Interview re: "creating a contemporary cello career"

I was recently asked a few interview questions for a paper being written by a student, Colin Ramsey, on creating a contemporary cello career.  I’ve been given permission to post the interview as I gave it to my blog.   I thought some of you folks might be interested in it.  Tonight I will be finishing up the interview questions for a book about innovative Indiana artists in which, if i understand it correctly there might also be included an interview of David Letterman amongst many other Hoosier artists and entertainers.

CR: What is the contemporary cello sound and is it evolving?

JS: I think that goes without saying nowadays.  It’s far too easy for us to access different ways of making music so we’re no longer confined by our geographic location or the geographic location of major traditional media sources such as television and radio.  In some ways it seems as if any idea of what it means to be a cellist (or any other type of musician) has accelerated.

As far as what the sound it, maybe it would be more useful to talk about what the sounds are.  Sure, there’s still this dominant and orthodox idea of what it means to play the cello or be a cellist but given the media outlets I mentioned it’s getting easier to come up with an idiosyncratic style or to adopt a style from something else.  Things have become more ‘fragmented’ and with that backdrop it has become easier for cellists (and other musicians) to follow their own musical and stylistic paths.

For example, in the Mediterranean there’s this nearly 200 year tradition of cello playing intimately tied to the Ottoman Empire and its former territories that has little to do with Western Classical music.  With a growing immigrant population from the Middle East and the ease of access to experiencing this music there’s a corresponding rise of cellists in the US who are being trained or are finding training to play Ottoman Classical or Middle Eastern music.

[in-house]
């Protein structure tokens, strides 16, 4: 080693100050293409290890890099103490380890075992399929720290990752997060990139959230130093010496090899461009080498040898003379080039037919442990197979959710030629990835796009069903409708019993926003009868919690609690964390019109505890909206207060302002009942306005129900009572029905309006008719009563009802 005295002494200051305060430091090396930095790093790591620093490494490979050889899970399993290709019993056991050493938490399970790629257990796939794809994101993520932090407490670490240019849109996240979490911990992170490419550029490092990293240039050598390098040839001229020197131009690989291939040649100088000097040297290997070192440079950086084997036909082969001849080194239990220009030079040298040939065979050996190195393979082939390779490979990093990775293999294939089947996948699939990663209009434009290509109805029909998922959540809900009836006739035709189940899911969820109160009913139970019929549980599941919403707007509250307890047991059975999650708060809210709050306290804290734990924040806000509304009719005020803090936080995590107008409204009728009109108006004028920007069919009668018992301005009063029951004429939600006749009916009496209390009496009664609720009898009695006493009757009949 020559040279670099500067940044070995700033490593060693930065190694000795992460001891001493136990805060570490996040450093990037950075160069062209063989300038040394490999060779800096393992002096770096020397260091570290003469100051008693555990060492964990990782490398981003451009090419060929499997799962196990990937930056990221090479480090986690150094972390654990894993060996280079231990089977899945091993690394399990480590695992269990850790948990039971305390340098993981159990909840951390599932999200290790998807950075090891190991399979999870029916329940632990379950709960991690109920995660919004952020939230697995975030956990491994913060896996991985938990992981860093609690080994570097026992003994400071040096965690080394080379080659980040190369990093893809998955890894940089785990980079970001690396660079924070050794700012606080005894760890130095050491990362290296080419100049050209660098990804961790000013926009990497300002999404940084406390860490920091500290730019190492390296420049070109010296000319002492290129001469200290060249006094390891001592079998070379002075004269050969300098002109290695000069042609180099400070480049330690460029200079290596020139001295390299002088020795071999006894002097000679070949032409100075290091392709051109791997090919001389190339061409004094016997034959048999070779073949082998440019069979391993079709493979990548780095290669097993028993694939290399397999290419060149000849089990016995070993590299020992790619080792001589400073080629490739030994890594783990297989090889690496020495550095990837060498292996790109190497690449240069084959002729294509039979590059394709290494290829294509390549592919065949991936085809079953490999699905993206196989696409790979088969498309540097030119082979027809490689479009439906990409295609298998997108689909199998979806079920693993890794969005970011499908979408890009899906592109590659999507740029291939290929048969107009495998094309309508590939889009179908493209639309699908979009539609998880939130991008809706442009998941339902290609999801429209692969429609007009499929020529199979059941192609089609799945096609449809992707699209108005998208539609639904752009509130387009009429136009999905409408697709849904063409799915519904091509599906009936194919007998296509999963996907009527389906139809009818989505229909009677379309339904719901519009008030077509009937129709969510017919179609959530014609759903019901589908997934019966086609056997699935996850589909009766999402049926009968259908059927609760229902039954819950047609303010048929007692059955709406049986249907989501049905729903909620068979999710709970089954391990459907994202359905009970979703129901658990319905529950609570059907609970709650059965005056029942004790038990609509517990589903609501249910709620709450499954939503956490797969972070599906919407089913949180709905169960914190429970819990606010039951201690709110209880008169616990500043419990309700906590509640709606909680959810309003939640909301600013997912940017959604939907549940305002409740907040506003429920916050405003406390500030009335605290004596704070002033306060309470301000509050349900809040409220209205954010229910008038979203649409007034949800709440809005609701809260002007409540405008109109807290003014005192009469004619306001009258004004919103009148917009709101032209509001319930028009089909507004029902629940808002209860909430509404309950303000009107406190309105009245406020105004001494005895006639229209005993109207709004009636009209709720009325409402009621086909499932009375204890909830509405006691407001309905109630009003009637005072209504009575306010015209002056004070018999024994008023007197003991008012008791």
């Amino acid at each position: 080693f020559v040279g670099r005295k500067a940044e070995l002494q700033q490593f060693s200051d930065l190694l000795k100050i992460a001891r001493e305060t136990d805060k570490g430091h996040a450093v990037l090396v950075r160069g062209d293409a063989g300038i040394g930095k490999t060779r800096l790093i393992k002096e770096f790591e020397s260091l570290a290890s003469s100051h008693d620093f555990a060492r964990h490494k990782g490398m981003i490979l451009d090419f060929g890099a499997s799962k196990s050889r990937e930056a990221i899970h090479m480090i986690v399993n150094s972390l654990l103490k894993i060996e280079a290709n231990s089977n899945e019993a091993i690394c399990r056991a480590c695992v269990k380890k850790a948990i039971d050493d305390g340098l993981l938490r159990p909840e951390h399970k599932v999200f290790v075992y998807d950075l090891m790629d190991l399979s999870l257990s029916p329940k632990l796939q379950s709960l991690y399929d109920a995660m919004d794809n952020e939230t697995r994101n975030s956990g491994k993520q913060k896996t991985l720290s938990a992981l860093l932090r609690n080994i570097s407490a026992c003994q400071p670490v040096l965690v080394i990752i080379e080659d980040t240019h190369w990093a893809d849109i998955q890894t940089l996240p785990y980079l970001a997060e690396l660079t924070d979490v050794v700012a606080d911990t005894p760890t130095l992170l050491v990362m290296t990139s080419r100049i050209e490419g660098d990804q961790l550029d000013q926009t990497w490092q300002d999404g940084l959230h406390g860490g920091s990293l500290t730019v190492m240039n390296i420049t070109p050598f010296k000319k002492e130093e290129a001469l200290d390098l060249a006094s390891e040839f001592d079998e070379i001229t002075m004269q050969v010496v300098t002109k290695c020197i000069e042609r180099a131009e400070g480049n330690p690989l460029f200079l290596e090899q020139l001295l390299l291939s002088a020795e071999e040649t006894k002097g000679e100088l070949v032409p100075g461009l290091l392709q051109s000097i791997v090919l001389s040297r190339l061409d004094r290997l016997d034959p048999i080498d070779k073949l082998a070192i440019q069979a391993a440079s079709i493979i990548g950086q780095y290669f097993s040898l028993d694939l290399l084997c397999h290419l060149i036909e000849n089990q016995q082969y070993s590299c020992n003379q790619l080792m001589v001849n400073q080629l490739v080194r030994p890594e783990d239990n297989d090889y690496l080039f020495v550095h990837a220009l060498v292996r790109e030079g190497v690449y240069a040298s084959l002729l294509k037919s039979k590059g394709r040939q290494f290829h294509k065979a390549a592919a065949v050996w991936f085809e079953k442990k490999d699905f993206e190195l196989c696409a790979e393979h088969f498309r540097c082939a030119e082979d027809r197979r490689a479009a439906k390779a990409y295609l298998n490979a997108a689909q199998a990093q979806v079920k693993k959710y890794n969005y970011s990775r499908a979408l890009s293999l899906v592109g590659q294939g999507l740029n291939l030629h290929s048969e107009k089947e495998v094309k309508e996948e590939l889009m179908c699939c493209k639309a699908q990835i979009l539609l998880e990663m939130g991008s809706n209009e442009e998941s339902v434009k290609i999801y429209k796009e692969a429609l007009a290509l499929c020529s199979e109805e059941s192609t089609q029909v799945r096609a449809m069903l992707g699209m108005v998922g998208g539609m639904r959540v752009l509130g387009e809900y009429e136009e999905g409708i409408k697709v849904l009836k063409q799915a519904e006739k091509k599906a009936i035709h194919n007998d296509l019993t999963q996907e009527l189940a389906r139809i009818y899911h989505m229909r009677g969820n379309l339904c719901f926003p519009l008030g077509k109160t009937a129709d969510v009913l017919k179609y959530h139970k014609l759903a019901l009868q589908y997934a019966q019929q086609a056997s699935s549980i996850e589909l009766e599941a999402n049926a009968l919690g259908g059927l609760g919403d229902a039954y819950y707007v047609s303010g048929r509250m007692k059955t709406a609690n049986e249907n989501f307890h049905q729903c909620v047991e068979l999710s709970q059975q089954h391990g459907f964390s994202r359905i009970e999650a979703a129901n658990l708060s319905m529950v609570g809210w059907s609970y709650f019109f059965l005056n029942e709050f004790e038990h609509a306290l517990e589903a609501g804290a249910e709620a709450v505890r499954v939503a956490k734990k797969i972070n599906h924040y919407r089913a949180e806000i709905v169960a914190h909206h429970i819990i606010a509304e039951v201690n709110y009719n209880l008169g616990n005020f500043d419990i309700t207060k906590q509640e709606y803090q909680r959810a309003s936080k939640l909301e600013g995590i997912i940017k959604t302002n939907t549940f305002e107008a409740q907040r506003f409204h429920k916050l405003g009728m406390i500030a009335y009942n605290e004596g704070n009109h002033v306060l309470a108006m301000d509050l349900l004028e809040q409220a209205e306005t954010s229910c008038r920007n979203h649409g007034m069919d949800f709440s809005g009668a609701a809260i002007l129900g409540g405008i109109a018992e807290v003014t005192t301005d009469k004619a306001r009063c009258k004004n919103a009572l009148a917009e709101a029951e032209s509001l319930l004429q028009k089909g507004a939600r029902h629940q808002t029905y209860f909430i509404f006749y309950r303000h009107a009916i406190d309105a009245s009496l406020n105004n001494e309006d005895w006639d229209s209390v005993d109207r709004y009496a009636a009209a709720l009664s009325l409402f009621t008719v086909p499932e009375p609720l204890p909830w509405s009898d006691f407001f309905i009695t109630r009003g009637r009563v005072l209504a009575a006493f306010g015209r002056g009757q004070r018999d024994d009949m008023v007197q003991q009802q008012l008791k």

Certainly the decline in work for cellists in the Classical Music field is helping to contribute to this as well as the increasing number of cellists actually getting formal training at the Conservatory level.  It’s becoming as easy to find cellists forming “bands” (Apocalyptica, Cellofourte, Break of Reality); adopting a singer-songwriter approach–event to the extent of adopting extended techniques mimicking the guitar or other strummed and plucked instruments (Lindsay Mac, Ben Sollee, Aaron Minsky); playing classical Indian music (Saskia Rao-de Haas, Nancy Kulkarni); playing Jazz or doing improv (David Darling, Eugene Friesen, Erik Friedlander, Mark Summer); and the more orthodox route of playing contemporary “alt-classical” music with tons of extended techniques (Joan Jeanrenaud, Maya Beiser, Francis-Marie Uitti).

CR: What does it take to make a career in cello these days?

JS: I would rush to say adaptability, but that’s only partially true.  It really depends on what you want.  obviously hard work goes without saying, but in countries like Venezuela, China, Thailand there’s a growing number of more traditional Classical music ensembles (and audiences for them) this is all while it’s on a steady decline in the US and barely holding its own in Europe.  So part of the story of what might make success is willingness to re-locate where the Classical Music field is growing ratehr than staying where it’s declining.

But as for those who do chose to stay where the market for orthodox Classical music is shrinking, then adaptability is probably a given.  It has, in some ways, become more of a freelance market.  Many major symphony orchestras seem to be unwilling to fill vacancies to just hire subs because of the cost.  And while tehre may still be any number of smaller regional and local ensembles it takes a ton of gigging to make a living doing those–and it’s a competitive market given that there are just far too many formally trained cellists.